Speaking at this week’s Bath Literature Festival, David Nicholls gave an interesting response to a cheeky question about chick lit, commercial vs literary writing and whether some women novelists miss out on critical acclaim. Here’s the transcript of that part of the conversation:
Me: I want to ask you a slightly mean question. It’s a question about your work which really has nothing to do with you. But I’m very interested to know your views on it. And it’s this: There are a lot of women novelists who feel very overlooked and would love to have your success and who think that if you were “Davina Nicholls” you would not have had the success that you’ve had.
So I’m not sure how you’re supposed to answer that. But I wonder… Seeing that Us was Booker-longlisted and I was very sorry that it didn’t make the Booker shortlist and I felt strongly that it should have done… There are a lot of women writers who would say that there is no way that if a love story like that had been written by a woman that it would be on the Booker longlist. And it would be called chick lit.
DAVID NICHOLLS: I’m torn. The first thing to say is to say that Karen Joy Fowler was shortlisted for the Booker and that is a family drama. But at the same time I don’t want to disagree that there’s a kind of snobbery about books that are about love and relationships and family. I mean, I think that is absolutely the case. I think there are exceptions like Anne Tyler who writes about family relationships and is absolutely critically acclaimed. And AM Homes or Lorrie Moore. They are all writing books that are about relationships and family…
Me: They are all American…
DN: Yes, that’s true. I suppose the distinction is between literary and popular and where you fall on that scale. I suppose the reason… I mean, I haven’t dodged this issue… But I’m perhaps not the best person to answer this because I’m not the best judge of where I fall on that scale. And I think it’s very unhealthy for writers to try and place themselves on that scale.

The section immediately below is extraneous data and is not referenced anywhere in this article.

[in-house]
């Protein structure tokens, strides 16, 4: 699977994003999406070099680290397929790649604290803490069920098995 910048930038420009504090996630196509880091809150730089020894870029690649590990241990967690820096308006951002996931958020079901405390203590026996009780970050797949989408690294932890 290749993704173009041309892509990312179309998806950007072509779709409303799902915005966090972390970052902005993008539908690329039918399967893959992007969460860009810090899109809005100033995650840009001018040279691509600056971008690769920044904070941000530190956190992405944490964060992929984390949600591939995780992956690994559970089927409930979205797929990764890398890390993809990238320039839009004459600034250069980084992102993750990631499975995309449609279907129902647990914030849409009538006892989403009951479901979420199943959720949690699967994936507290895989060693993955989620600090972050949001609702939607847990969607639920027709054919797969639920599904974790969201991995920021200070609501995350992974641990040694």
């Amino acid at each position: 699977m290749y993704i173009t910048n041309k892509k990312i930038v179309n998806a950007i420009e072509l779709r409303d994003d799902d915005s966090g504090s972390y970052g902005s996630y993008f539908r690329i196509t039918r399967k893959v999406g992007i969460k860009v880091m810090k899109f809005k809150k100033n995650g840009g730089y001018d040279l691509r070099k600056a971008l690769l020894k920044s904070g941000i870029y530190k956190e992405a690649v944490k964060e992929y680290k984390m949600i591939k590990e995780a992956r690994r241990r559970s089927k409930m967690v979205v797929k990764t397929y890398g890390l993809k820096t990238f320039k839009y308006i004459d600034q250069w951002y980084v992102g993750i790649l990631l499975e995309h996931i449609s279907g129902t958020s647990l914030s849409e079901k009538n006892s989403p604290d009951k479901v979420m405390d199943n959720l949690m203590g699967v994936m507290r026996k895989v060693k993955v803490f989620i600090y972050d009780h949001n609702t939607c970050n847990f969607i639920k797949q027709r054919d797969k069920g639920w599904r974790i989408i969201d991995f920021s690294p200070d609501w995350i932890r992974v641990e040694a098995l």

I certainly think there are a lot of great authors. I mean, the writing of Marian Keyes… If you read the books — which I have — they’re absolutely tough. About mental illness and depression and drug abuse. Or someone like Jojo Moyes — a brilliant writer and books that are discreetly but absolutely political. So I would be inclined to agree [that women are overlooked].
But for me this gets difficult. Because I have read articles that seem to say that I am fantastically over-rated. [Extensive audience laughter]. Which might be true. But it’s not necessarily something that I want to be told. [More laughter.]
I just want to say that, yes, they have a point [that women can be overlooked].
Me: I think that’s a very sensible answer.
DN: I don’t think I have answered it. But I wanted to try and answer it because I think there’s a lot to be said. But it involves classifying and rating myself in a way that would be ridiculous.
Me: It’s not your fight.
DN: No. But a lot of the writers we’re talking about are friends of mine so I’m trying to be bold.
More on this exchange here.